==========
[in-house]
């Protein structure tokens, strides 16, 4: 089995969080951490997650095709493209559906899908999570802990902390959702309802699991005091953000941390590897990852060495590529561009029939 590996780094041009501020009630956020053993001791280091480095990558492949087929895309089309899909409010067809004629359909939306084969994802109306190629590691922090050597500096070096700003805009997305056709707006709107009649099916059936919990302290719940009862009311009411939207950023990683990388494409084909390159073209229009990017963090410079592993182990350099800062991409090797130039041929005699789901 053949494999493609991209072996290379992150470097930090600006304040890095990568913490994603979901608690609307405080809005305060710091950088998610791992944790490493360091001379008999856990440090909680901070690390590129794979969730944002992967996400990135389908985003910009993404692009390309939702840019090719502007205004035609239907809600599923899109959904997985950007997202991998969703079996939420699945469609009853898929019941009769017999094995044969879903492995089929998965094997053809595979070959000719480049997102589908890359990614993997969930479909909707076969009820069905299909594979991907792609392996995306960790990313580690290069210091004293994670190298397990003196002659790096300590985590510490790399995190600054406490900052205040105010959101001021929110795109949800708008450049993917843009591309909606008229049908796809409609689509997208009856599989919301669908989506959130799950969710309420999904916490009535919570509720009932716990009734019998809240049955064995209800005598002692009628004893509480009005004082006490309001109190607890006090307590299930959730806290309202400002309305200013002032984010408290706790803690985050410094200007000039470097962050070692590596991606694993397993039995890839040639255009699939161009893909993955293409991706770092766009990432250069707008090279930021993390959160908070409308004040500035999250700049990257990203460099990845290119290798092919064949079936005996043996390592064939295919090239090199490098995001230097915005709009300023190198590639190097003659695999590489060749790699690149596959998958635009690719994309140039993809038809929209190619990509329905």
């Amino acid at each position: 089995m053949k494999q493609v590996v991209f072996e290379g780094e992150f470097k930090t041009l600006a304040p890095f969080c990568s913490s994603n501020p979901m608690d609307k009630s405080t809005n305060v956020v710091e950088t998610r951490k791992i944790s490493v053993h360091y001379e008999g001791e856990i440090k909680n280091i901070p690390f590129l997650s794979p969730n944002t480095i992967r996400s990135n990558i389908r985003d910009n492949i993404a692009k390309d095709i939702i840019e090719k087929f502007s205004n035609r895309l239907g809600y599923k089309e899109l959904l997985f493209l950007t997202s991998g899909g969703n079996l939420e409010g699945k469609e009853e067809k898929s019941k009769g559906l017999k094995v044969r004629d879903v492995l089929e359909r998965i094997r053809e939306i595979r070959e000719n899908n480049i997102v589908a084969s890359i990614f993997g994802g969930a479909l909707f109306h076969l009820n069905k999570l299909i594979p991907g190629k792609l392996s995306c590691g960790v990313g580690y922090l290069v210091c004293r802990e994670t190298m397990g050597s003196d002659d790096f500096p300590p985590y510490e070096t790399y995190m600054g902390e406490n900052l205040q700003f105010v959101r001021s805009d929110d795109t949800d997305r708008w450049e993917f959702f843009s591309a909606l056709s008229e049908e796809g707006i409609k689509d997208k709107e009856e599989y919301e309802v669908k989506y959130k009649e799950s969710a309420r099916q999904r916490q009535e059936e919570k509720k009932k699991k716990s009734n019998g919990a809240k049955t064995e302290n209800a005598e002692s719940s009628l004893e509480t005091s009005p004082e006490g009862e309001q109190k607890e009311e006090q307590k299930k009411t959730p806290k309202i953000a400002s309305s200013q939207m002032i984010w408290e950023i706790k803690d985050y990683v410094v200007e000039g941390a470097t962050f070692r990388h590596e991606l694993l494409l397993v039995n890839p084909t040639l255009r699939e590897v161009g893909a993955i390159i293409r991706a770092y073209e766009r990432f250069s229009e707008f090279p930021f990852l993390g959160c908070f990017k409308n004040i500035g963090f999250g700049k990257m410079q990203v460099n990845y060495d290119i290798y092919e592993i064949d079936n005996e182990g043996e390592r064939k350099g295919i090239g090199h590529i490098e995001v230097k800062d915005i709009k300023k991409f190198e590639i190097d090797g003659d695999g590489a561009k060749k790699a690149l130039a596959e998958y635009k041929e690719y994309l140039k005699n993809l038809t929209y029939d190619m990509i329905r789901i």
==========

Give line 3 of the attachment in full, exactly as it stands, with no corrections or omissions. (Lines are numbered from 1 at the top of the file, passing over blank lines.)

């Amino acid at each position: 089995m053949k494999q493609v590996v991209f072996e290379g780094e992150f470097k930090t041009l600006a304040p890095f969080c990568s913490s994603n501020p979901m608690d609307k009630s405080t809005n305060v956020v710091e950088t998610r951490k791992i944790s490493v053993h360091y001379e008999g001791e856990i440090k909680n280091i901070p690390f590129l997650s794979p969730n944002t480095i992967r996400s990135n990558i389908r985003d910009n492949i993404a692009k390309d095709i939702i840019e090719k087929f502007s205004n035609r895309l239907g809600y599923k089309e899109l959904l997985f493209l950007t997202s991998g899909g969703n079996l939420e409010g699945k469609e009853e067809k898929s019941k009769g559906l017999k094995v044969r004629d879903v492995l089929e359909r998965i094997r053809e939306i595979r070959e000719n899908n480049i997102v589908a084969s890359i990614f993997g994802g969930a479909l909707f109306h076969l009820n069905k999570l299909i594979p991907g190629k792609l392996s995306c590691g960790v990313g580690y922090l290069v210091c004293r802990e994670t190298m397990g050597s003196d002659d790096f500096p300590p985590y510490e070096t790399y995190m600054g902390e406490n900052l205040q700003f105010v959101r001021s805009d929110d795109t949800d997305r708008w450049e993917f959702f843009s591309a909606l056709s008229e049908e796809g707006i409609k689509d997208k709107e009856e599989y919301e309802v669908k989506y959130k009649e799950s969710a309420r099916q999904r916490q009535e059936e919570k509720k009932k699991k716990s009734n019998g919990a809240k049955t064995e302290n209800a005598e002692s719940s009628l004893e509480t005091s009005p004082e006490g009862e309001q109190k607890e009311e006090q307590k299930k009411t959730p806290k309202i953000a400002s309305s200013q939207m002032i984010w408290e950023i706790k803690d985050y990683v410094v200007e000039g941390a470097t962050f070692r990388h590596e991606l694993l494409l397993v039995n890839p084909t040639l255009r699939e590897v161009g893909a993955i390159i293409r991706a770092y073209e766009r990432f250069s229009e707008f090279p930021f990852l993390g959160c908070f990017k409308n004040i500035g963090f999250g700049k990257m410079q990203v460099n990845y060495d290119i290798y092919e592993i064949d079936n005996e182990g043996e390592r064939k350099g295919i090239g090199h590529i490098e995001v230097k800062d915005i709009k300023k991409f190198e590639i190097d090797g003659d695999g590489a561009k060749k790699a690149l130039a596959e998958y635009k041929e690719y994309l140039k005699n993809l038809t929209y029939d190619m990509i329905r789901i």